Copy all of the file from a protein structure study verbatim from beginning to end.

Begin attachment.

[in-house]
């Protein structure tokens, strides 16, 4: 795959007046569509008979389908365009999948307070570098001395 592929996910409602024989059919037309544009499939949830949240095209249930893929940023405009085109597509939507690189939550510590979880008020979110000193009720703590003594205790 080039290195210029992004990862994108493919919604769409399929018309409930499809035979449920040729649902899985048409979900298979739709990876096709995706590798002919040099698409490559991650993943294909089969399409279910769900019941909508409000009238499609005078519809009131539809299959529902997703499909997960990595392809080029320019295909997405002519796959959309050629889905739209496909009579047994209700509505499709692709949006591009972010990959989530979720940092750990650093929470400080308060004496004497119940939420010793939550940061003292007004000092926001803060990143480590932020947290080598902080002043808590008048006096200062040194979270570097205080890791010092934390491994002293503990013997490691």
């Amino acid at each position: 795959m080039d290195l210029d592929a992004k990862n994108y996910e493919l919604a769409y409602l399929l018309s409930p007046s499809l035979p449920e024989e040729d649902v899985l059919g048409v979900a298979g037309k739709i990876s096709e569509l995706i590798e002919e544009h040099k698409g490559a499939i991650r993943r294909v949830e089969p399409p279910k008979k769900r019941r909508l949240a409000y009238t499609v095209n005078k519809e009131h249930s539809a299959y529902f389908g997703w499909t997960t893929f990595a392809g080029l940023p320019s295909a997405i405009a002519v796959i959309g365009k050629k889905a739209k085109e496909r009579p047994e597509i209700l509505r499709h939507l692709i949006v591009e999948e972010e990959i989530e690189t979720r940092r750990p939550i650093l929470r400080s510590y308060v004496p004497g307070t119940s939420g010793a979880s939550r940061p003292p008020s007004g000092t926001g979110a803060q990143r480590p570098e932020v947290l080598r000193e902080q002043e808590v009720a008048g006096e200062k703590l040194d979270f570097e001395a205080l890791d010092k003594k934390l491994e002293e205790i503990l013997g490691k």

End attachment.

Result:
[in-house]
């Protein structure tokens, strides 16, 4: 795959007046569509008979389908365009999948307070570098001395 592929996910409602024989059919037309544009499939949830949240095209249930893929940023405009085109597509939507690189939550510590979880008020979110000193009720703590003594205790 080039290195210029992004990862994108493919919604769409399929018309409930499809035979449920040729649902899985048409979900298979739709990876096709995706590798002919040099698409490559991650993943294909089969399409279910769900019941909508409000009238499609005078519809009131539809299959529902997703499909997960990595392809080029320019295909997405002519796959959309050629889905739209496909009579047994209700509505499709692709949006591009972010990959989530979720940092750990650093929470400080308060004496004497119940939420010793939550940061003292007004000092926001803060990143480590932020947290080598902080002043808590008048006096200062040194979270570097205080890791010092934390491994002293503990013997490691």
């Amino acid at each position: 795959m080039d290195l210029d592929a992004k990862n994108y996910e493919l919604a769409y409602l399929l018309s409930p007046s499809l035979p449920e024989e040729d649902v899985l059919g048409v979900a298979g037309k739709i990876s096709e569509l995706i590798e002919e544009h040099k698409g490559a499939i991650r993943r294909v949830e089969p399409p279910k008979k769900r019941r909508l949240a409000y009238t499609v095209n005078k519809e009131h249930s539809a299959y529902f389908g997703w499909t997960t893929f990595a392809g080029l940023p320019s295909a997405i405009a002519v796959i959309g365009k050629k889905a739209k085109e496909r009579p047994e597509i209700l509505r499709h939507l692709i949006v591009e999948e972010e990959i989530e690189t979720r940092r750990p939550i650093l929470r400080s510590y308060v004496p004497g307070t119940s939420g010793a979880s939550r940061p003292p008020s007004g000092t926001g979110a803060q990143r480590p570098e932020v947290l080598r000193e902080q002043e808590v009720a008048g006096e200062k703590l040194d979270f570097e001395a205080l890791d010092k003594k934390l491994e002293e205790i503990l013997g490691k």